Checked my points gaps, and they were both well outside of spec.  1-4 were set at about .022, and 2-3...I didn't even measure, it was probably around .03x or so, the gap was way off.  Also checked the timing (statically), and things seemed to be in order.  Once I get hold of a timing light, I'll be rechecking this prior to tuning the carbs.

Carbs are back on the bike after the cleaning and rebuild.  I also soaked the intake boots in xylene....which gave me mixed results.  They were definitely more pliable, but I could still confirm a vacuum leak at carb #2.  Although that one was worse off than the others, they all did have tiny cracks...might as well just replace them off.  That's next on the to do list.

Also worth mentioning is that I had some issues getting my #3 accelerator pump jet clear.  I tested the pump prior to putting the carbs on the bike, but failed to check and clean the line on the carbs that the pump feeds into.  Of course, all 4 jets were clogged when I reinstalled the carbs and twisted the throttle.  Pulled them back off and was able to get 3 out of 4 clear.  Details on cleaning the stubborn #3 carb jet are here:

http://forums.sohc4.net/index.php?topic=91557.0

Once that was taken care of, carbs went back on and she fired right up once again.  After less than a minute I was able to cut off the choke, and the bike still idled.  I wasn't able to run it without full choke when I first brought it home, so that's a definite improvement.  The idle still migrated due to the vacuum leaks...but that'll be fixed soon (hopefully).  I'll also be needing a new airbox...which I mentioned before.  There's a huge gap between the halves of the box, and you could hear the air billowing through the gap and causing turbulence in the box when cracking the throttle.  Nevertheless... a quick crack of the throttle after holding the revs just above idle and the bike responds immediately...so it looks like the accelerator pump should be up to snuff now.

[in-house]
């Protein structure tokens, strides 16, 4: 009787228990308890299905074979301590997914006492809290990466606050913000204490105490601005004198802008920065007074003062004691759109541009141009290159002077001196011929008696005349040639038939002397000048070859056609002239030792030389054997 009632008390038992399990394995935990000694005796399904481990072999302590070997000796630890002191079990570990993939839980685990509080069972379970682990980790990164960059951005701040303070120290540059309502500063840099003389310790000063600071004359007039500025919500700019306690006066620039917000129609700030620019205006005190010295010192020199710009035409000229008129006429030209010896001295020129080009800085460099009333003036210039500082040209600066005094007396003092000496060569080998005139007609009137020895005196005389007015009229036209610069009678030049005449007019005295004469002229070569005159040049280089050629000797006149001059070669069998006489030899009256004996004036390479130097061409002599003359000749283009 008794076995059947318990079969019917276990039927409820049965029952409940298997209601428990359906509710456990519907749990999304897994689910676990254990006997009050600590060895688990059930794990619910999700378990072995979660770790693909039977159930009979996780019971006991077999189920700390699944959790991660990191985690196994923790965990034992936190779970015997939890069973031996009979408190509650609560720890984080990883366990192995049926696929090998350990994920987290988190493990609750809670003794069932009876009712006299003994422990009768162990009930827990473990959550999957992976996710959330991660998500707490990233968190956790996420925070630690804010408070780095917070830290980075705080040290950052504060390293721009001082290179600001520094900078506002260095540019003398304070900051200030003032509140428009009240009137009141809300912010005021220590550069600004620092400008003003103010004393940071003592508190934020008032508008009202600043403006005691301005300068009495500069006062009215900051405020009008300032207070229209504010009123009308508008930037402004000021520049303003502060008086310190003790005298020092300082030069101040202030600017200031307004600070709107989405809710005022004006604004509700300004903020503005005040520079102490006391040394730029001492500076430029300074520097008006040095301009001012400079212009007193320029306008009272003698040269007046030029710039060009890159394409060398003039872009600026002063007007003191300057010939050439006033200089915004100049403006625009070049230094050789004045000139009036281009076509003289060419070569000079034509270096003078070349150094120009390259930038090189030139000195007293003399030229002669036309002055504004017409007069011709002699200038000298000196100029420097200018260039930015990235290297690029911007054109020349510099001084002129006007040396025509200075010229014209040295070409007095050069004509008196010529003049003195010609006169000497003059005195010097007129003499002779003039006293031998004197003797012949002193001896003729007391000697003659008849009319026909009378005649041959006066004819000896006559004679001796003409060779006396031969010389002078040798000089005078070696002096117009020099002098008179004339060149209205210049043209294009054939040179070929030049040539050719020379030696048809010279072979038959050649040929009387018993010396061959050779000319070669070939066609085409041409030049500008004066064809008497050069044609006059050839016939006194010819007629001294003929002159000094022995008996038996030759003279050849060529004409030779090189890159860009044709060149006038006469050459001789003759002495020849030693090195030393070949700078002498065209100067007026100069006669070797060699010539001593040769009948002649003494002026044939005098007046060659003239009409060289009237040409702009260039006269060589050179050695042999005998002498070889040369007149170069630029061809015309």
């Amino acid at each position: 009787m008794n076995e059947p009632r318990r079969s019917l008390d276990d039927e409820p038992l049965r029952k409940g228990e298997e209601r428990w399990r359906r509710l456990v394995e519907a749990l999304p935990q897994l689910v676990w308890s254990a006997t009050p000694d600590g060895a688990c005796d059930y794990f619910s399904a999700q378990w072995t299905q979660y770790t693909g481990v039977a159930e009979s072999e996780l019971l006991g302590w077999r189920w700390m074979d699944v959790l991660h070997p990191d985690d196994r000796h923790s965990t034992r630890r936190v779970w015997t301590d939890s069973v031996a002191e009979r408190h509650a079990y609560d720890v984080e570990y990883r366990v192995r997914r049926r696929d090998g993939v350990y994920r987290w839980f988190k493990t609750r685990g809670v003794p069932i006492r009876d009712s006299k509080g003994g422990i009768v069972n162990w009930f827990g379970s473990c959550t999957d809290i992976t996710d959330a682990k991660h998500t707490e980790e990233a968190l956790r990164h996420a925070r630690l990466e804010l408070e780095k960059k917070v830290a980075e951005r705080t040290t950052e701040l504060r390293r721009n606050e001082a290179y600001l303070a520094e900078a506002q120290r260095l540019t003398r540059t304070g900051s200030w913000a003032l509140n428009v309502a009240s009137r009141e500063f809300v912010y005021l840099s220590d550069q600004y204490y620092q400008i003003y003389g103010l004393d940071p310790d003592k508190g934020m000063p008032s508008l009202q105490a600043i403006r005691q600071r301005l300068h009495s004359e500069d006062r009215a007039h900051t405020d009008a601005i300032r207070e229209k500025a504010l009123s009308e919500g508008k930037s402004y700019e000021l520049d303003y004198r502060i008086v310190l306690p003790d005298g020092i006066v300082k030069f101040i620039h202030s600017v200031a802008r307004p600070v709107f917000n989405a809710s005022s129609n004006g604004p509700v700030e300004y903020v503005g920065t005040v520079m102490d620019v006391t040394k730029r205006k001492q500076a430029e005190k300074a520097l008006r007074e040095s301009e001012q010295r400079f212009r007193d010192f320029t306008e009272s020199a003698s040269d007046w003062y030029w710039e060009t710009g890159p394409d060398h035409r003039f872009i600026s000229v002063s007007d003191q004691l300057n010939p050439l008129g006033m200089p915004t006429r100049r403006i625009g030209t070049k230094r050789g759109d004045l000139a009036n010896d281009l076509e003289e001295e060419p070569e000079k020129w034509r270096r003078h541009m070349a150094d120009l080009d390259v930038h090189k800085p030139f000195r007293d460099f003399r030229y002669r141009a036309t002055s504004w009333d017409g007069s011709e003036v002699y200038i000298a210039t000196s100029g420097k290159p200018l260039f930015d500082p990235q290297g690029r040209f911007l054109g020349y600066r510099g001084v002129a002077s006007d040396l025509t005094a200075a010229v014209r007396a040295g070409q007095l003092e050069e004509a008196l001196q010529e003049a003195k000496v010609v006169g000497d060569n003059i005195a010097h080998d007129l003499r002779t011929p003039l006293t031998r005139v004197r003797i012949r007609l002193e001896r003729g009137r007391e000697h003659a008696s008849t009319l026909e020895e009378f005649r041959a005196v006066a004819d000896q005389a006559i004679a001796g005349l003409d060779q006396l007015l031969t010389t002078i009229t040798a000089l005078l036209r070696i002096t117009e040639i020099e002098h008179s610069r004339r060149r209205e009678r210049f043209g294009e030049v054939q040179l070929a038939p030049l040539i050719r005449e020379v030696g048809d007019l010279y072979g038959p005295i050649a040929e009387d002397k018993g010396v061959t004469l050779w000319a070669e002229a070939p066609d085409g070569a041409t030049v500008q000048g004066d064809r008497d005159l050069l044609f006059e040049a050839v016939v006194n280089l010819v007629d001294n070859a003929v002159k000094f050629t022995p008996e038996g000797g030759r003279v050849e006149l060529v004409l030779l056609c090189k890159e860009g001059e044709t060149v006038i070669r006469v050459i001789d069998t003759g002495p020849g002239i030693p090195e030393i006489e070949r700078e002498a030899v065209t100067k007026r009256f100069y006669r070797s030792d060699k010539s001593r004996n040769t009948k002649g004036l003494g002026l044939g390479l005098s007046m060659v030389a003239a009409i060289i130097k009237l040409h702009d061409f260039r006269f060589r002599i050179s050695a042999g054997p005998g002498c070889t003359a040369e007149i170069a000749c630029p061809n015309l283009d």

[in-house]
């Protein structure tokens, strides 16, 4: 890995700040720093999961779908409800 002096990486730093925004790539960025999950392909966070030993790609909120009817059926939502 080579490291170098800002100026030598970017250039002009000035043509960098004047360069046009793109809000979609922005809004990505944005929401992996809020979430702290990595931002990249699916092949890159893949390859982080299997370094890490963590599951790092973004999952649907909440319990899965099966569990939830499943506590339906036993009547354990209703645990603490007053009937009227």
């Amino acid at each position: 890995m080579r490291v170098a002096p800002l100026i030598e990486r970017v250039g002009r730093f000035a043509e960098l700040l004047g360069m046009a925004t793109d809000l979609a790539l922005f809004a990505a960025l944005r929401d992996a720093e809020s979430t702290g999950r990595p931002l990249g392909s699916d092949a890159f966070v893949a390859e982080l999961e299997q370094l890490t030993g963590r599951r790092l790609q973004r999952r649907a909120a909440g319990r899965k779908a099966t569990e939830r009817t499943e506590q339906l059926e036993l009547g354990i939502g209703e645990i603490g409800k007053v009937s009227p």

This week I'll be changing out the oil, probably bleeding the brakes, and checking the valve tappet clearance...which I still haven't quite figured out.  I understand it...in theory...but haven't really gotten a grasp of how and where these feeler gauges fit in to measure the clearance. 



« Last Edit: June 27, 2011, 03:21:23 pm by jahmic »

Offline dragracer

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Re: 1978 CB750 F - Barn find restoration
« Reply #19 on: June 27, 2011, 02:14:46 pm »
I'm definitely leaning towards an original restoration more and more...I'm pretty much decided on keeping the original lights now.  The only likely change will be the seat since my pan is falling apart.  As for color...I'm still on the fence.  I think I can pick a nice "classic" color scheme that's somewhat unique but doesn't veer too far from the OEM paintjob.  We'll see what happens though since that's one of the last things on the list.  Thanks for the input dragracer...you struck my sentimental chord, lol.  ;D

I got a lot accomplished over the weekend.  I finished re-wiring the damaged ground wire.  Everything checks out OK, except the annoying "beeping" doesn't sound when the right signal is on.  Actually, it did for a few seconds, then stopped.  I'm willing to bet that may have been the source of the short since it's the only thing malfunctioning since rewiring the ground.  I'll have to dig back in there and see if I can get that squared away.